Why penguin's eggs?

For years I have been an admirer of Knoppix and the first live releases, so to speak "in image and likeness". In particular, I remember with pleasure Kanotix by Kano and Kurumin by C. Morimoto who was one of my favorites at the time and from which I learned a lot. But they were also the beginnings of Slax by Tomas Matejicek, and it was the dawn of the transition from the traditional installation to the common one for many years: while in other operating systems it takes a lifetime and the computer is locked, we lucky Linux users can quietly start surfing the net and more, even during installation.

Knoppix was a real revolution, what was given for a difficult to install distribution turned into a self-configured CD that inserted into a computer, immediately made it operational.

The idea, of course, was copied by everyone, immediately from Ubuntu who wrote a new installation system, today's ubiquity which was based, precisely on a live CD.

But the best was yet to happen, Tony Brijeski (aka Fragadelic) came up with something enormously successful, namely the possibility of performing the reverse operation, that is, not only from the liveCD to the computer but from the computer to the liveCD! The project was called remastersys, it still survives in several reincarnations even if it is no longer maintained by its author.

The idea was as successful as it perhaps led to some misunderstandings. A myriad of "distro" arose - it was used to say so at the time - based mainly on the Fragadelic script and additions.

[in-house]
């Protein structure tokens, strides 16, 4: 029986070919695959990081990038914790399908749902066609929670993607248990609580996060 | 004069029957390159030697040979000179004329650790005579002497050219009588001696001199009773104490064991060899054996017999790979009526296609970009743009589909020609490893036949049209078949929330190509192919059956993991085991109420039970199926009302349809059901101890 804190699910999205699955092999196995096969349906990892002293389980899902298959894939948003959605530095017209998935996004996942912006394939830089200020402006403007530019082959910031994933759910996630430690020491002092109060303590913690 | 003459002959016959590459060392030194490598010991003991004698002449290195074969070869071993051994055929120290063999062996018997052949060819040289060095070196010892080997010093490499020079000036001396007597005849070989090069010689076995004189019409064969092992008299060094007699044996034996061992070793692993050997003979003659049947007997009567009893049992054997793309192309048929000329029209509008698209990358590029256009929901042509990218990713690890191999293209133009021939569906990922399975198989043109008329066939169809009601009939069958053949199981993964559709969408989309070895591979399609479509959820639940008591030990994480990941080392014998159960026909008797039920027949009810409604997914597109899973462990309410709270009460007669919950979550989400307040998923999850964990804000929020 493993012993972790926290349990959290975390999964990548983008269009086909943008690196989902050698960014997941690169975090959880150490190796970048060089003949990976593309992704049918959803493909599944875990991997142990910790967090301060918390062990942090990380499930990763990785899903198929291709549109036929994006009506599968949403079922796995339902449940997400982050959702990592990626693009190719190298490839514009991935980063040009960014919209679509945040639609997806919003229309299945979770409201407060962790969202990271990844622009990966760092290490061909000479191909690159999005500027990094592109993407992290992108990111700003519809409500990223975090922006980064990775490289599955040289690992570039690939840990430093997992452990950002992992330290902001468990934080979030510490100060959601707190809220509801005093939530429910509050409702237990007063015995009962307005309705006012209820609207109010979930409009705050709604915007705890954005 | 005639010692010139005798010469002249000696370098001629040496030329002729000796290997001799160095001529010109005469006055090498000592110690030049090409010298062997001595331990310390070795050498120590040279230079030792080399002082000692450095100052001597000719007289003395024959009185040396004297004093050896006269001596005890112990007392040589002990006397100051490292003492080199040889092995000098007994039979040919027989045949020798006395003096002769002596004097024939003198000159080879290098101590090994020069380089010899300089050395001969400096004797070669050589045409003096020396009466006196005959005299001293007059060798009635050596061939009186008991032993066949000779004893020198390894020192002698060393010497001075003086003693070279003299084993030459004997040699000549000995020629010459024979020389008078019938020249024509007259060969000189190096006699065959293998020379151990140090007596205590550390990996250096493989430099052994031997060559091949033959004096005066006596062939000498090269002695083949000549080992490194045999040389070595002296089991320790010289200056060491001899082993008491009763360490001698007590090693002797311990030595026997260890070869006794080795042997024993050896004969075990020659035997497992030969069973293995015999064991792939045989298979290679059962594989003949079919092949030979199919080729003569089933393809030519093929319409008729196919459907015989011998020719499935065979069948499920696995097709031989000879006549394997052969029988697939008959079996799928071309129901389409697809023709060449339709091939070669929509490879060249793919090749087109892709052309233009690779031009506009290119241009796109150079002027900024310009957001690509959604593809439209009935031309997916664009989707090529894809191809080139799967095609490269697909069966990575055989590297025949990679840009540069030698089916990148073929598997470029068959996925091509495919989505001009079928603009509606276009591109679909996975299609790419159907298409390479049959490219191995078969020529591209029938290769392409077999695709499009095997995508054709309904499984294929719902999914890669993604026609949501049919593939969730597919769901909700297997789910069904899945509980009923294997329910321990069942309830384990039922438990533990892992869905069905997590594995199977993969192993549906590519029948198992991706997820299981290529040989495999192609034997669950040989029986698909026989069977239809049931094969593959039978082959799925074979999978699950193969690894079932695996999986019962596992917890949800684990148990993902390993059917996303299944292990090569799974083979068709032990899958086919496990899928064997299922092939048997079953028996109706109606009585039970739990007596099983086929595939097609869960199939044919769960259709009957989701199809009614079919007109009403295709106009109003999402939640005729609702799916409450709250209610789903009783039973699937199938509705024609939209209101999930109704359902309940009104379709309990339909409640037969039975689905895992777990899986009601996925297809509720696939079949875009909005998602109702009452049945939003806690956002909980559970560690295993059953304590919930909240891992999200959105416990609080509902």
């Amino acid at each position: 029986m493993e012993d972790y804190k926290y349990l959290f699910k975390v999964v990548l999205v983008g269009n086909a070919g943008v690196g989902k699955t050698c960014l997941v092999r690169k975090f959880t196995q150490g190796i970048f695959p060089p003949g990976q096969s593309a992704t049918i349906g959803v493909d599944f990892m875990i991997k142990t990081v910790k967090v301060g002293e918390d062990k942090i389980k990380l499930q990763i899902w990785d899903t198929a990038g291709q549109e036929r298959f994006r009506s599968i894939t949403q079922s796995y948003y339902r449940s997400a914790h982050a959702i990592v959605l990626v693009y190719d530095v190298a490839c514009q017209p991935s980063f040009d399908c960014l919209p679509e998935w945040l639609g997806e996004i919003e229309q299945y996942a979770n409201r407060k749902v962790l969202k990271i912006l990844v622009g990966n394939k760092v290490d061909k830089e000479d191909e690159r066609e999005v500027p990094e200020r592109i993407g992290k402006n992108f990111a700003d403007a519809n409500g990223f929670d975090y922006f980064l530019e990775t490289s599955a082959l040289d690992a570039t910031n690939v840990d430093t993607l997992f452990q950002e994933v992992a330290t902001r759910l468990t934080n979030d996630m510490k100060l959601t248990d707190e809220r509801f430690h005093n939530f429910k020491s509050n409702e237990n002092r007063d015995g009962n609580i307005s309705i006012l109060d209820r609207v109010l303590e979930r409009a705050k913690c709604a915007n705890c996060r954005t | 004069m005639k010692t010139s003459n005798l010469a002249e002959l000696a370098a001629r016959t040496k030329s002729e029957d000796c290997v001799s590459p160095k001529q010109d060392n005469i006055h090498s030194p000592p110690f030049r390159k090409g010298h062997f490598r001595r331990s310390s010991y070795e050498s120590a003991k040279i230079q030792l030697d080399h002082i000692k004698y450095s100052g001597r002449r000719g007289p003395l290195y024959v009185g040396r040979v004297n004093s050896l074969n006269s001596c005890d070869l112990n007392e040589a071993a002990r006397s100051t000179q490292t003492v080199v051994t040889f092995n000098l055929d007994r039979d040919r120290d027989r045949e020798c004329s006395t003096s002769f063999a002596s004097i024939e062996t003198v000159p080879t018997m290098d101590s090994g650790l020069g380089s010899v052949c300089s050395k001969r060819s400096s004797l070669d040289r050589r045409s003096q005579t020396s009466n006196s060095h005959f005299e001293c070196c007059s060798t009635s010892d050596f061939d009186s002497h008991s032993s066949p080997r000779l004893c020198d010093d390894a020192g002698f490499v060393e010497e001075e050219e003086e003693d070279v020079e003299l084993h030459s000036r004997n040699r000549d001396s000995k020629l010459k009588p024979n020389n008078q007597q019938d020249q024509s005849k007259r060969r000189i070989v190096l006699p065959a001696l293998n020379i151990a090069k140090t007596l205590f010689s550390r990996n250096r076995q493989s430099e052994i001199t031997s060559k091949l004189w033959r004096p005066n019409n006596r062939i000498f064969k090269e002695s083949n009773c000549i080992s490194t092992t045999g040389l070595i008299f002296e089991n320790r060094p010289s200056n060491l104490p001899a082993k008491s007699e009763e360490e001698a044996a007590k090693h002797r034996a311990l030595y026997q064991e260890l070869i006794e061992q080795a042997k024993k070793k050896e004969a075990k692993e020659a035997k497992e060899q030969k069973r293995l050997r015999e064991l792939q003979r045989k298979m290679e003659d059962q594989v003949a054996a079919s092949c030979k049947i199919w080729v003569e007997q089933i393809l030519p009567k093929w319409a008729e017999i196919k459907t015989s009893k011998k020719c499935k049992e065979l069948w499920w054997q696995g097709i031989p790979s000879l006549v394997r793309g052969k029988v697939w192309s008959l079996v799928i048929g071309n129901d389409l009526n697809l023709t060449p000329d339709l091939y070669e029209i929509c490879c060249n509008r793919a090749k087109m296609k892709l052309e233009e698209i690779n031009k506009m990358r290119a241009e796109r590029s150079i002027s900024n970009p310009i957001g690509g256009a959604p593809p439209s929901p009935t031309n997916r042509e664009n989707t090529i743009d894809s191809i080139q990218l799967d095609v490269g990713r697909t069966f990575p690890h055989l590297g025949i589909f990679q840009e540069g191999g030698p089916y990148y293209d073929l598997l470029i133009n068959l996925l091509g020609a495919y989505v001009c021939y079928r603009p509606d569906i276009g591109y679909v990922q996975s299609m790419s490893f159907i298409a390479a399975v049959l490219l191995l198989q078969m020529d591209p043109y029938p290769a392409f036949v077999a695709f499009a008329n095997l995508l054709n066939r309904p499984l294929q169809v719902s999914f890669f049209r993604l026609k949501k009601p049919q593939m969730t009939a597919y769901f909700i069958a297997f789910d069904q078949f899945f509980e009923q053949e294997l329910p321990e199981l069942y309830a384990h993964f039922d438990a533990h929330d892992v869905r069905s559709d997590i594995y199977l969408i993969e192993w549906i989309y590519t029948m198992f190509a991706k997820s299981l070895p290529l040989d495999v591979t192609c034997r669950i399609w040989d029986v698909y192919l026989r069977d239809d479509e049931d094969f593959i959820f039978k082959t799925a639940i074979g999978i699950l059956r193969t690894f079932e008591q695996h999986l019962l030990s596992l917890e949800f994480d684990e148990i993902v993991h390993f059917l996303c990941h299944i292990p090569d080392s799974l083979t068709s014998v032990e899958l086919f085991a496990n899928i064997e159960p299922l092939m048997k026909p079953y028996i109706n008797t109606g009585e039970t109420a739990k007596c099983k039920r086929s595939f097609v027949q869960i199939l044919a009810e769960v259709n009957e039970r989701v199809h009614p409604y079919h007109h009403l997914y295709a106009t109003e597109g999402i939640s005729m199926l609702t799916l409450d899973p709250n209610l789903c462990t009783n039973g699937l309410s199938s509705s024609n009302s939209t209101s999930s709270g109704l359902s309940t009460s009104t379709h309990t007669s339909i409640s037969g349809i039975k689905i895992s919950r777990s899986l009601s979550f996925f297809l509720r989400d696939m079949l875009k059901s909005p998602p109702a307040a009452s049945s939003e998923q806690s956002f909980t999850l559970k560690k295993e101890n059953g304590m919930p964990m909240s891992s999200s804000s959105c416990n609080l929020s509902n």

A few years later, Kendek's Systemback was a great success, which revolutionized and refined what Remastersys was, with a well-made, stable and maintained program and, moreover, written in C.

Even Kendek after a few years gave up his project, which still exists maintained by other developers, but which of course for years has lost part of its popularity and user base. (Note: Kendek has taken over systemback in a new guise as a command-line utility: systemback.sh)

So for years he has been chasing a replacement, someone has been trying to maintain old programs, and so on.

I started from a different problem, we always lost the Windows installation CDs in the office and, to overcome it, we pulled on a server ... of himself! Practically following the network guides for diskless workstations, I created a script which, installed on a system, made the copy to be distributed on the network via PXE, http and nfs. The host machine was called giant-turtle and the host machine was little-bird, although the bird was the exact copy of the turtle except for the data. Since then on little bird then clonezilla was installed and the turtle also acted as ssh server, the machines could be cloned and reconfigured without the hassle of installation CDs and with considerable time savings. Basically it was a kind of FOG Server.

Of course immediately after doing it, I realized that all in all, most of the work was the same as the live cd and one could replace the other.

It took years, however, before I remembered the topic, after the fateful retirement, the refusal to hang the keyboard on the nail and the lack of a satisfactory continuous working relationship that gave me the opportunity to re-experiment.